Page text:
When our professor first told us that we could, for our final paper, answer either all the vapid questions so common to exam scripts or try our pen at a single “what is the meaning of life”, I felt immediately as if my choice had been made. After all, how hard could it possibly be to write about the philosophies guiding your own life? And can we not deny a certain desire within us to share those philosophies with others, to permit them a glance of the web of our world and all its warps and wefts?
But as I began to think more about life as it is, attempting like the mere mortal I am to grasp an immortal answer, I realized that the mess of ideas, which I had believed if properly organized and made sense of would quell my curiosity, was no more than a mess of ideas. We often confuse ourselves with profound ideas, hoping that if we were to bring clarity to the confusion, we shall find the eternal truth drifting just beyond the shores of our current acumen. Therein lies the peculiar problem – our tendency toward the profound. We think of the ultimate meaning of life as something all-encompassing, timeless, perfect, and so we reason: surely, there has to be more to it than what we think it actually is. And we proceed thence to think even harder, and in an effort to reach that drifting truth, we fill the shorelines with soil of profundity, ignorant of the fact that the truth will be pushed only farther. We shall never be able to reach it.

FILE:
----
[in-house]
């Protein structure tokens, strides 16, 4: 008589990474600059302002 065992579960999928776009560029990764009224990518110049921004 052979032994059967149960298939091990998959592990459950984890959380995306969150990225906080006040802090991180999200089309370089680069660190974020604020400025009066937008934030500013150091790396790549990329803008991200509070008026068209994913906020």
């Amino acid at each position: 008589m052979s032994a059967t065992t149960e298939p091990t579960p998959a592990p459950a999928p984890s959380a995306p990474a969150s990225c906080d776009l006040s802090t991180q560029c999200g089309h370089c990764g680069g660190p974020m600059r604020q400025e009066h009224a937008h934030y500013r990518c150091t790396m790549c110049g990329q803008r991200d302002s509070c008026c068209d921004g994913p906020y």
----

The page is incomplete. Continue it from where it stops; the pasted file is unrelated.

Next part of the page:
I have thus contended myself in the thinking that there is no quintessential meaning to life, or if there actually were, it will continue to elude me until I have mustered all there is to know in this universe; a task virtually impossible given the ordinary span of life. There is, however, no reason to despair this lack of ultimate meaning; for why ever should we have to satisfy our existence when we need only satisfy our self?